Sandy Bridge and GMP

Torbjorn Granlund tg at
Sat Jan 29 23:45:28 CET 2011

I had the chance to play with GMP on Intel's new processor family, Sandy
Bridge.  The results are quite interesting.

As most of you probably know, AMD processors have always run GMP better
than Intel processors.  The main reason for this is that the integer
multiply instruction on AMD's processors have a latency of 4-5 cycles
and a throughput of one insn every 2nd cycle, while Intel's processors
have had varying latency, 64-bit P6 processors have had 8 cycle (Conroe)
or 10 cycles (Nehalem, Westmere) for the upper product half, and while
recent processors (Nehalem, Westmere) had a throughput of one insn every
2nd cycle, the long latency limited their GMP performance.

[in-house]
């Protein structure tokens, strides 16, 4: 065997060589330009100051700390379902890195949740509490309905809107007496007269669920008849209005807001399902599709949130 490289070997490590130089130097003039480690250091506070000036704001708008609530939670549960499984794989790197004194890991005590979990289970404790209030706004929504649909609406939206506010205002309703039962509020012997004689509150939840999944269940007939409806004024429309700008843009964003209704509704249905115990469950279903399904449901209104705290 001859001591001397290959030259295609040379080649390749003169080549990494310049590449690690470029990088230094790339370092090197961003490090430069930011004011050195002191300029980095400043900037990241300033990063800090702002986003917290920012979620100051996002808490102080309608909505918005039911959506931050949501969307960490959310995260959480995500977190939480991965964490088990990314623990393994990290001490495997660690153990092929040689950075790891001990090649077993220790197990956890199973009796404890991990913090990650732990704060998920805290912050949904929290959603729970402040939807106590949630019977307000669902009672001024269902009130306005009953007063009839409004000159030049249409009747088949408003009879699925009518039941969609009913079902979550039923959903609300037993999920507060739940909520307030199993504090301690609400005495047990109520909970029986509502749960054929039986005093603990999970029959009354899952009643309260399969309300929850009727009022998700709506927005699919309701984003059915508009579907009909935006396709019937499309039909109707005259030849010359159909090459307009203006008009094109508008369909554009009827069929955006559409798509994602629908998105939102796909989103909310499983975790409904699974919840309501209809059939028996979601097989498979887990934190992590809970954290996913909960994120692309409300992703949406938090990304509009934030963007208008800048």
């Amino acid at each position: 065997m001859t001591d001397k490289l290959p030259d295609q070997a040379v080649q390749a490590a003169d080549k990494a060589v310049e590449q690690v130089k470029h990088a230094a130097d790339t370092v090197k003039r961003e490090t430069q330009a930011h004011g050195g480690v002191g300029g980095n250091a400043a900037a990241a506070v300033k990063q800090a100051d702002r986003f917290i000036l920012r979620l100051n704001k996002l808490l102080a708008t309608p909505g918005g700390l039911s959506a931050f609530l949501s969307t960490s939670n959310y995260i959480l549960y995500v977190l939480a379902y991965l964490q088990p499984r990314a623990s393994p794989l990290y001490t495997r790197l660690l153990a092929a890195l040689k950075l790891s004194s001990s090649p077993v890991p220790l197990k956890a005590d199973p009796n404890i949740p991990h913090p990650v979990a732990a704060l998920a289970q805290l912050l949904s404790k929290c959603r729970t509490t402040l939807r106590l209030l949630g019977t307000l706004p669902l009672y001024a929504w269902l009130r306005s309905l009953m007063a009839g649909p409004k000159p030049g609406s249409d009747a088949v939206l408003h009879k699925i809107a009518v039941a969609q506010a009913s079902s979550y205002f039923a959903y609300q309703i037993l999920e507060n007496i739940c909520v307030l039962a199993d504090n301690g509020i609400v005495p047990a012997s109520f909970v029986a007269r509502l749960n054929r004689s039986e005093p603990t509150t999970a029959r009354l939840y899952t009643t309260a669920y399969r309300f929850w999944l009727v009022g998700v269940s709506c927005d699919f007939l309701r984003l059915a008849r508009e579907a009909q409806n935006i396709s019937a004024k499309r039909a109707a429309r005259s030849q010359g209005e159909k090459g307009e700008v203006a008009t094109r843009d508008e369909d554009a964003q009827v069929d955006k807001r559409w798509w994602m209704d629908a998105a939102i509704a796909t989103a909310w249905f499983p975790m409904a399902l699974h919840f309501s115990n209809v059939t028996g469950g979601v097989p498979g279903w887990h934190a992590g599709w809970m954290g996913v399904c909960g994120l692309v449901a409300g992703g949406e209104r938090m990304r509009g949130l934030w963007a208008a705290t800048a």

Another reason for AMD's ede is add-with-carry and subtract-with-borrow
latency.  All P6 family processors have a 2 cycle latency, while all AMD
processors have a 1 cycle latency.

But Sandy Bridge is different.  Its integer multiply unit is one cycle
faster than AMD's processors' units, just 3-4 cycles, and furthermore
the throughput is one insn each cycle.  The add-with-carry latency is
somewhat puzzling, it seems to be epsilon less than 2 cycles, but my
measurements might be messed up by the auto overclocking features
("turbo mode").

The Sandy Bridge pipeline is not even similar to Nehalem's pipeline or
the pipeline of any other Intel processors.  Not everything has been
improved; the integer shift instructions has longer latency and worse
throughput, which hurts a few GMP operations.

AMD still rules, but Intel is getting closer.  A few multiply-dependent
GMP operations actually run faster on the new Intel processor than AMD's
current processors.

Initial GMP mpn measurements:

More cycle numbers can be found here:

(Sandy Bridge is "SBR" here, Nehalem is "NHM".  Both are sold as Core
i3, i5, and i7.)


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